A Three Panel Tsutsugaki Dyed Noren: Hand Spun Cotton

$225.00 USD

late nineteenth, early twentieth century
43 1/4" x 38 1/2", 109.5 cm x 98 cm

This is a well-worn three-panel, resist-dyed heavy cotton noren, a noren being a traditional curtain that acts as a shop sign or a kind of cover for an entrance way depending how the noren is used.  

Noren not only acted as shop signs--they are hung in the doorway of a business to announce the shop is open--but they also provided a barrier between the dust and chaos of the street and the inside of the shop or home. Additionally they provide some sort of psychological effect of delineating the transition between outside and inside.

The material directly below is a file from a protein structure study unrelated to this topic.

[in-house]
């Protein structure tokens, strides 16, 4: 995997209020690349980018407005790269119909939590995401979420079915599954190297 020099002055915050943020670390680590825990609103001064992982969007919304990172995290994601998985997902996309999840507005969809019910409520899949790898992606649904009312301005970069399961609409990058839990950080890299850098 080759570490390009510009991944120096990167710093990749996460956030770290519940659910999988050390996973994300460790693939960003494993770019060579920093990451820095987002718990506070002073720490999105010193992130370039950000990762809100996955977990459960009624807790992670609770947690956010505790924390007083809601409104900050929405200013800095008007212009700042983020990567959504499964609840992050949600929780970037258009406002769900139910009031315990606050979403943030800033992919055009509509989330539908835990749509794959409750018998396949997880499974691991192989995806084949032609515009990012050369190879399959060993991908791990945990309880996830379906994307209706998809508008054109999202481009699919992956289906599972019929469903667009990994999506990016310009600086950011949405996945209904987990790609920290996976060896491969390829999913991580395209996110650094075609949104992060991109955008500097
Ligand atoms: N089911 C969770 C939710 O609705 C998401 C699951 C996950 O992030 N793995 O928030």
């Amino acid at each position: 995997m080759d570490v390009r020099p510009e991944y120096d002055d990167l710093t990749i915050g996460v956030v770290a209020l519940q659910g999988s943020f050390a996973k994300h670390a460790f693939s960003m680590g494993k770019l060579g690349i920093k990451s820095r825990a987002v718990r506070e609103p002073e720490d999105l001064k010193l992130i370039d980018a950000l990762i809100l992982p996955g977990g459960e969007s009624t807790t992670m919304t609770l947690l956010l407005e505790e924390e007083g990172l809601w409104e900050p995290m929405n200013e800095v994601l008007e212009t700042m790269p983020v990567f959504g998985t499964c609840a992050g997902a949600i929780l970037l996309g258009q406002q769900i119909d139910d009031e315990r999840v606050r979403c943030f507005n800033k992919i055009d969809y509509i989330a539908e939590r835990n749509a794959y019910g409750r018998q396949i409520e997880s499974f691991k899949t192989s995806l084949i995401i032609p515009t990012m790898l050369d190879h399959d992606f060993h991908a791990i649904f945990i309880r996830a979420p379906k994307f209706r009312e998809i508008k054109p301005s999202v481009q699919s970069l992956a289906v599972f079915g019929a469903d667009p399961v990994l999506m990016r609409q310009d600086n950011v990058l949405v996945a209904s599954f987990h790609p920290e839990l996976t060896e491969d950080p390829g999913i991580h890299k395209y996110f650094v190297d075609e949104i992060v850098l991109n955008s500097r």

This particular noren is completely hand stitched and is made of hand spun, hand woven cotton that has been resist dyed in indigo.

As is very clear from the discoloration to the undyed areas of the centrally-placed, encircled kanji or Chinese character this is a noren that was actually used and it must have been hanging for a good amount of time. More evidence for this is in the patching (pictured), the aforementioned darkening of the white areas, and the nick to the top, left hand corner, picture.

This is a very handsome, still very usable traditional noren this and one that was displayed for a good, long time in front of a traditional shop in old Japan.